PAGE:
There was not much time for joy remaining. One evening he visited me in the ancient cloister on the Boulevard des Invalides in which I then made my home. The high windows were open wide to the breeze drifting in from the park across the way, and it was so dark I could scarcely see his features. But I gathered from an undertone in his voice that he was in a solemn mood. So he was. He fell to talking about war, and he hated war. “If a king tries to start a war,” he declared with great gravity, “a mother should go to him and forbid it.”
On July 14, 1910 – the last Quatorze Juillet he lived to celebrate – I went to his room. There were other callers and he was dressed for the holiday and on the point of pouring some wine. “Do you love peace ?” he demanded, and when I said yes, we all drank to peace. Then he took me by the hand, led me to the window and pointed out the German flag – my native flag – fluttering among the others below.
On a hot August day a few weeks later I knocked at his door. Receiving no answer, I walked in. He lay on a bed, ghastly pale. There was a painful sore on his leg. He was so apathetic that he didn’t even brush away the flies which buzzed around his face, but did talk of getting up soon and going on with his painting. Some days after that, I came home to find a note saying that he was dying in Necker Hospital and begged me to come as soon as possible. I rushed there and found him sinking fast. For hours I sat by his bed, and he clasped my hand tightly. Two days later he died. He was 66 years old.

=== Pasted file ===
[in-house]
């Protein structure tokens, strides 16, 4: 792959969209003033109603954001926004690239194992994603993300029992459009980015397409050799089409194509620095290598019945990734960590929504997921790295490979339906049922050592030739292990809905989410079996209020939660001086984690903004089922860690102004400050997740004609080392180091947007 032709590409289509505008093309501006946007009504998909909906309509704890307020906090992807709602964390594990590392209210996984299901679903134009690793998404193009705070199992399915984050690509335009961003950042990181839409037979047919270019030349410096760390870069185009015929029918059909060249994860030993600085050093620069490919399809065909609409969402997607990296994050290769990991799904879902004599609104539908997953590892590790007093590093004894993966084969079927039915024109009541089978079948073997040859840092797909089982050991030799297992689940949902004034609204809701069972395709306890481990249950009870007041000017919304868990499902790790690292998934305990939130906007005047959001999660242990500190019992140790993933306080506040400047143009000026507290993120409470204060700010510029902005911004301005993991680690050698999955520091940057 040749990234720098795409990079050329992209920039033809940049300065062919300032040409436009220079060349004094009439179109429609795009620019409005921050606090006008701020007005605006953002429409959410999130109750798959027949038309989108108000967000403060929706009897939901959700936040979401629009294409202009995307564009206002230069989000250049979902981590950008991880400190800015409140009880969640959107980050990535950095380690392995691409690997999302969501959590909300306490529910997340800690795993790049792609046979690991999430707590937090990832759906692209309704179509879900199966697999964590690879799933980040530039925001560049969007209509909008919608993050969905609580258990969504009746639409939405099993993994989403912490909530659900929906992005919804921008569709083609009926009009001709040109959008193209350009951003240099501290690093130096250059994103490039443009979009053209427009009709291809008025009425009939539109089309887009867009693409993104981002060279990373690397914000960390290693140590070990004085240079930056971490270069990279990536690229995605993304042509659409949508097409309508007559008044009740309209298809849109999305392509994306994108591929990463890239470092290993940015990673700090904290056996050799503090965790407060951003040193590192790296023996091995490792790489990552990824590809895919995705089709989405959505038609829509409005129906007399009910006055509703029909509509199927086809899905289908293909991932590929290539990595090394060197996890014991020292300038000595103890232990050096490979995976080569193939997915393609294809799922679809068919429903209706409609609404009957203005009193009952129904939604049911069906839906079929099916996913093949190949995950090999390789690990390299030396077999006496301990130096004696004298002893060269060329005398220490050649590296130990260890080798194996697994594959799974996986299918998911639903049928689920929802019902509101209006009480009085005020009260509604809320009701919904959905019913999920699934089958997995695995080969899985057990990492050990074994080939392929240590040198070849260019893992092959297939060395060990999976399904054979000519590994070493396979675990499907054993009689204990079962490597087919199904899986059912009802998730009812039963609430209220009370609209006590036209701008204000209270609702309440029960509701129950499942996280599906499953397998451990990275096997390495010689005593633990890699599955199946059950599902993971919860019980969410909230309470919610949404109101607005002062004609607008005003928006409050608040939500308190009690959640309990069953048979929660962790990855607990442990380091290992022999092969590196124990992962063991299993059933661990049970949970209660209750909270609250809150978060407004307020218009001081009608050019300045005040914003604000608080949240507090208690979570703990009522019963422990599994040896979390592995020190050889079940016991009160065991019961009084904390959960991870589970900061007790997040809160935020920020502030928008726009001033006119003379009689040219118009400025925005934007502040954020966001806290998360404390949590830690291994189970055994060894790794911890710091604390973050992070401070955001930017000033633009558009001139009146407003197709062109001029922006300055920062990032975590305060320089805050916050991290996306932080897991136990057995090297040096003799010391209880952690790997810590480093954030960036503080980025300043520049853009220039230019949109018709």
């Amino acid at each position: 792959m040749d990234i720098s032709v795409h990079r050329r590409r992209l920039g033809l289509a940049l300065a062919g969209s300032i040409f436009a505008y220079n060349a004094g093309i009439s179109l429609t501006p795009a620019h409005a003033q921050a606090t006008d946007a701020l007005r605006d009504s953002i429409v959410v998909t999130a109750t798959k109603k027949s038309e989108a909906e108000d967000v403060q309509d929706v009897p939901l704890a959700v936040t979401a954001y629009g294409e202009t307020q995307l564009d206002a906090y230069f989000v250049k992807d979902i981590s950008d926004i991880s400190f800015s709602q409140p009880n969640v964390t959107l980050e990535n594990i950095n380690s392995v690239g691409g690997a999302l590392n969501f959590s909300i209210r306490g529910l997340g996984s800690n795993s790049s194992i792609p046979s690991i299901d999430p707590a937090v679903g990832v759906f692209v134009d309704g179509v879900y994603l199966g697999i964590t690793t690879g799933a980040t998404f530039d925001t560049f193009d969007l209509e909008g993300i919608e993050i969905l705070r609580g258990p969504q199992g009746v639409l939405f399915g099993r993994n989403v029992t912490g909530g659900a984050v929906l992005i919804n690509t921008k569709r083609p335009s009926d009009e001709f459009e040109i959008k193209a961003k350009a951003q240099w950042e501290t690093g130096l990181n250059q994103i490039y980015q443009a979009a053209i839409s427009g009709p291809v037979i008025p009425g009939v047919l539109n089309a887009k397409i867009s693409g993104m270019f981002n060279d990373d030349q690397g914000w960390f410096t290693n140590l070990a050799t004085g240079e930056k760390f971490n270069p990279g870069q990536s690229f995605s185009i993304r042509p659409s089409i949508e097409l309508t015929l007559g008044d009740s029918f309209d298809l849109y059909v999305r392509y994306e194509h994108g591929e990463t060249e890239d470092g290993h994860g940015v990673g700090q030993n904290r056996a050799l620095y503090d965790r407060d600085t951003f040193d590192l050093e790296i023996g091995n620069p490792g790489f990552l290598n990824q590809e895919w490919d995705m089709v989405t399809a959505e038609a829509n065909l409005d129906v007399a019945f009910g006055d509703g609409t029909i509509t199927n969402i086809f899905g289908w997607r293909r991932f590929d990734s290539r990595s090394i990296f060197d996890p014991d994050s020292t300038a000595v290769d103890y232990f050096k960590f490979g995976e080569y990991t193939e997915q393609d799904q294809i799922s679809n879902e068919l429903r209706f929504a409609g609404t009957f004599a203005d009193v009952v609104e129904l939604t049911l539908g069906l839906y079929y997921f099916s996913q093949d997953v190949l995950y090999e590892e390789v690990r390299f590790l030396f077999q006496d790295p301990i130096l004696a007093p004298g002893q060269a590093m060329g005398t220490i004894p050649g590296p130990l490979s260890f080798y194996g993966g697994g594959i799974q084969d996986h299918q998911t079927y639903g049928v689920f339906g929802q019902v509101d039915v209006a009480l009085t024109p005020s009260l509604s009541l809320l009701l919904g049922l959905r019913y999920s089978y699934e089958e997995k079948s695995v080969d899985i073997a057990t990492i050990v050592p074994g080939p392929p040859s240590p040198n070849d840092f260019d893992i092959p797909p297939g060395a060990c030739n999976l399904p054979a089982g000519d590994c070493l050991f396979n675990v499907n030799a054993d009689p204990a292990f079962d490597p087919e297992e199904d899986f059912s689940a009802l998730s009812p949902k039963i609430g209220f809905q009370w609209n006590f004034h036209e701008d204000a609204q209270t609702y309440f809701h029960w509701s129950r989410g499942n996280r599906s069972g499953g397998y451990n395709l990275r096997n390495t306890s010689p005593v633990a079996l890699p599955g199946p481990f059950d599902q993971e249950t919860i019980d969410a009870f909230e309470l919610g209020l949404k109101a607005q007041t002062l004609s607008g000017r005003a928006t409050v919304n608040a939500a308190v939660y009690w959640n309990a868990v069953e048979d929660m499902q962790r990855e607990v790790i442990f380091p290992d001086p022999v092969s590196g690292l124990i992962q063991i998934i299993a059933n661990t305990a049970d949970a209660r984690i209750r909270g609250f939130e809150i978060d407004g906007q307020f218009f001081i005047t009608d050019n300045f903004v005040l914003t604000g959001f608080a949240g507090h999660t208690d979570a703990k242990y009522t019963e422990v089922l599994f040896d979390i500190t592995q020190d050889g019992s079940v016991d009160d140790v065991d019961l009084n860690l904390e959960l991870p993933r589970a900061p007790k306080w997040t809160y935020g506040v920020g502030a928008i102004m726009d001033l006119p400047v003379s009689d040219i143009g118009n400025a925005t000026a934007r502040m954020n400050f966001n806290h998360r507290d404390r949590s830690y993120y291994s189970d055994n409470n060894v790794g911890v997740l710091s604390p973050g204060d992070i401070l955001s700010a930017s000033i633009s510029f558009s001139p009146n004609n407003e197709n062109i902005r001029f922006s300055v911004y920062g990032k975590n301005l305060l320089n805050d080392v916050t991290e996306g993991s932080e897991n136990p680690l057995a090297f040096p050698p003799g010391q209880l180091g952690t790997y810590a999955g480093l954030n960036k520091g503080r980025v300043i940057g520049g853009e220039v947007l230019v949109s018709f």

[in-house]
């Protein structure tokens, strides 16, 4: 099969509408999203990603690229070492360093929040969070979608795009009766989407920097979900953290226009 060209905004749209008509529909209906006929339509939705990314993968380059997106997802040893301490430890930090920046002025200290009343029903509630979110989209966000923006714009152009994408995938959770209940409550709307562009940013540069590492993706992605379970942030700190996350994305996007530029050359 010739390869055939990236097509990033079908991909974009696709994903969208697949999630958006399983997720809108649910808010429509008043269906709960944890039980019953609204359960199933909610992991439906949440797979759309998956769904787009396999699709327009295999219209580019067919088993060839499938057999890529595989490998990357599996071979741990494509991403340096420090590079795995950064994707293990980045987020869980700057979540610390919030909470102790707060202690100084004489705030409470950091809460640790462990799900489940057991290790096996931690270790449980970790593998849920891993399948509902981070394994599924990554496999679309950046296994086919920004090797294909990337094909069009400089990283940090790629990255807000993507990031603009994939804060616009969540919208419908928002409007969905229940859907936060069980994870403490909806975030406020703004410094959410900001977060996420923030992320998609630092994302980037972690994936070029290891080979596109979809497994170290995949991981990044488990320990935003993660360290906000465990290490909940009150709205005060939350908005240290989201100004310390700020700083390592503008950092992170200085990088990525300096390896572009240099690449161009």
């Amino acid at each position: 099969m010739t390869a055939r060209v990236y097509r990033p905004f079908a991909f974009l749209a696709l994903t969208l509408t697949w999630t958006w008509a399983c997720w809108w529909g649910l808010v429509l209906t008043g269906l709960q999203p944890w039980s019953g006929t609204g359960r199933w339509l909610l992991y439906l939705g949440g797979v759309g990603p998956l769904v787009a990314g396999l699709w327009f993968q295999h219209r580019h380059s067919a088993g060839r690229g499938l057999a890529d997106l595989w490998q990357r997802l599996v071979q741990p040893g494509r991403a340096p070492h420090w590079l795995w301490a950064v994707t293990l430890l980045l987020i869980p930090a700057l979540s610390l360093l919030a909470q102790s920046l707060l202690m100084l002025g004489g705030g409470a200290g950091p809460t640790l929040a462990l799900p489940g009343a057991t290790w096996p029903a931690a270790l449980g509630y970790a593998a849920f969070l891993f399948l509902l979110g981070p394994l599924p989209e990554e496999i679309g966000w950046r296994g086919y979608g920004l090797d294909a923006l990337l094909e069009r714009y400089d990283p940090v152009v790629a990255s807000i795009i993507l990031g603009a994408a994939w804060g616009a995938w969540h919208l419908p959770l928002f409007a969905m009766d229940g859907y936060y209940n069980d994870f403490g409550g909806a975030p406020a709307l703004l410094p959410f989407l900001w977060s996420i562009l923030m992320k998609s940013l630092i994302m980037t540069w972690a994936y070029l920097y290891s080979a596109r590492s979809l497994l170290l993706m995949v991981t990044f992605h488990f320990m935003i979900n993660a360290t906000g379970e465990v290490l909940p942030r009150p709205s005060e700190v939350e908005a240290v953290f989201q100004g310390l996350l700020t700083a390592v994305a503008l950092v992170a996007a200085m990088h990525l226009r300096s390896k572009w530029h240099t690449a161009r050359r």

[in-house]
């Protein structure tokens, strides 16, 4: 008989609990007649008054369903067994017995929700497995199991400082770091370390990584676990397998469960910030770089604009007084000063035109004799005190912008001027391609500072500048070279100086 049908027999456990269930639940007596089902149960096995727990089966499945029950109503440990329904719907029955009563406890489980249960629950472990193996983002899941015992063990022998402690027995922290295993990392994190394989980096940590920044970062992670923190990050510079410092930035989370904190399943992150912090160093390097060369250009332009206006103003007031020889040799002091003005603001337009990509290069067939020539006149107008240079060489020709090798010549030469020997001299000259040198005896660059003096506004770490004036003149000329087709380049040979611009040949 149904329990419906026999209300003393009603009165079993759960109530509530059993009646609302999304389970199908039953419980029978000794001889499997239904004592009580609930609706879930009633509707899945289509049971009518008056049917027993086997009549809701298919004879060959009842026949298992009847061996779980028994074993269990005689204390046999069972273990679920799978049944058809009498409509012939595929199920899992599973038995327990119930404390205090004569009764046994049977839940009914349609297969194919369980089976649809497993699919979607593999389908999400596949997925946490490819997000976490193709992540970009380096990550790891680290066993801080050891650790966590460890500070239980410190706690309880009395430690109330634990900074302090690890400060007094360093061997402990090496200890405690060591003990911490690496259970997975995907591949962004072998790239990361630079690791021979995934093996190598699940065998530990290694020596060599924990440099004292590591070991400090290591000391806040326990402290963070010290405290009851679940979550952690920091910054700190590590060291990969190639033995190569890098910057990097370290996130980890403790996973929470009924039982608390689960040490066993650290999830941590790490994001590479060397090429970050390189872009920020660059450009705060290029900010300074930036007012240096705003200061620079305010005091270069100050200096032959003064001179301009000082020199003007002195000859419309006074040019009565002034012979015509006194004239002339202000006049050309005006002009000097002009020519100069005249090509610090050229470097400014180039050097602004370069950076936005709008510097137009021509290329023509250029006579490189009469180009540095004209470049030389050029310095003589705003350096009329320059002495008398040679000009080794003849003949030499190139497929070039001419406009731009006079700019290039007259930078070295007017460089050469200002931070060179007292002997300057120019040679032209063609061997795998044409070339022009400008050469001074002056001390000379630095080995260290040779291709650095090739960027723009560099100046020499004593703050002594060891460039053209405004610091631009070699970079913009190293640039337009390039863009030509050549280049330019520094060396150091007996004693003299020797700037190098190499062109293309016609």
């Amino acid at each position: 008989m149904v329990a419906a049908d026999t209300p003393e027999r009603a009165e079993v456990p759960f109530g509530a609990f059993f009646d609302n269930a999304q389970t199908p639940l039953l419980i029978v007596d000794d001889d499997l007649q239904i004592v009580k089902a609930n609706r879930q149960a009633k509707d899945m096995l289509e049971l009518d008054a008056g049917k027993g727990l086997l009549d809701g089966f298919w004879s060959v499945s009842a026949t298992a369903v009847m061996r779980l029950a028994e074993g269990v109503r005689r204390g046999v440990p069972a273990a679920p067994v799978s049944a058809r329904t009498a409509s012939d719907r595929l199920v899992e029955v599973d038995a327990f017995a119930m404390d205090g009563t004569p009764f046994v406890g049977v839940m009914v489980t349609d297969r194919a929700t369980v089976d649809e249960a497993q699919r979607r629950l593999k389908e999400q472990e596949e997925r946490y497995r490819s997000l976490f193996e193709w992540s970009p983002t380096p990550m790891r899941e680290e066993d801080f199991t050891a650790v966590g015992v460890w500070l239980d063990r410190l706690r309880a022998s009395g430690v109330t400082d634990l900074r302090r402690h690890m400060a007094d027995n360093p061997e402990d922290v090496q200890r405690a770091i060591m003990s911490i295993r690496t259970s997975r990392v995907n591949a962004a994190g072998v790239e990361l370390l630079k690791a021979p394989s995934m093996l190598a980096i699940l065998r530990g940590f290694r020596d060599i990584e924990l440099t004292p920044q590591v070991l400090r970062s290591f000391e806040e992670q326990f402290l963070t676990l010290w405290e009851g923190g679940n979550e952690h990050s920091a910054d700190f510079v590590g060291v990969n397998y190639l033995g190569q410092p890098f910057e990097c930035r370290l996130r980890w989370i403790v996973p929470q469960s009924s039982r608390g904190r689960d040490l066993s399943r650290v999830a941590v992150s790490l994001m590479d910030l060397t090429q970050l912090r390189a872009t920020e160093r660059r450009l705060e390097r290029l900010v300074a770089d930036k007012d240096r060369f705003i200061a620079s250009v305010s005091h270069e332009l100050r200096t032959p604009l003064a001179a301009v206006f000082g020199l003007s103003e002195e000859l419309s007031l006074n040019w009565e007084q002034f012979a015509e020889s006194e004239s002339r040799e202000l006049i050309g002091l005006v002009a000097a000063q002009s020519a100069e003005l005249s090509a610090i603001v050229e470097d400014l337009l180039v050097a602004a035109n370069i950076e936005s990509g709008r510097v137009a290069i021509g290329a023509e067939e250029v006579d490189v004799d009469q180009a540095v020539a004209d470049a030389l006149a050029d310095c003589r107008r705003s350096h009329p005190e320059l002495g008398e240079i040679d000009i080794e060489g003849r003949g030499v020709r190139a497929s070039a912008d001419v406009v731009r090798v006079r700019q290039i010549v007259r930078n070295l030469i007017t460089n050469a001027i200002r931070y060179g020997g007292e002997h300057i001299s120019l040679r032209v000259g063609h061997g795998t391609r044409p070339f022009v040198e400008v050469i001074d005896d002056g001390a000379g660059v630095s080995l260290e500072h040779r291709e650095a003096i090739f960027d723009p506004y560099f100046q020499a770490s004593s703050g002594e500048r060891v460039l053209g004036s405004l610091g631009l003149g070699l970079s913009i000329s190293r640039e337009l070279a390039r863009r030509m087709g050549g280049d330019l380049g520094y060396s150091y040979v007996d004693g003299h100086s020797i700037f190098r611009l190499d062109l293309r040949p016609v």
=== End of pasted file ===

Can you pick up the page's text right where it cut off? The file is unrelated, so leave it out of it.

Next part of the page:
Upper: Henri Rousseau, The Representatives of Foreign Powers Coming To Greet The Republic As A Sign Of Peace, 1910, Musée Picasso, Paris.
Lower: Henri Rousseau, The Customs Post, 1890, Courtauld Institute Gallery of Art, London.
Text: Wilhelm Uhde, Five Primitive Masters (translated by Ralph Thompson), New York, Quadrangle Books, 1949.Some Mother's Son -- The Kinks (Link)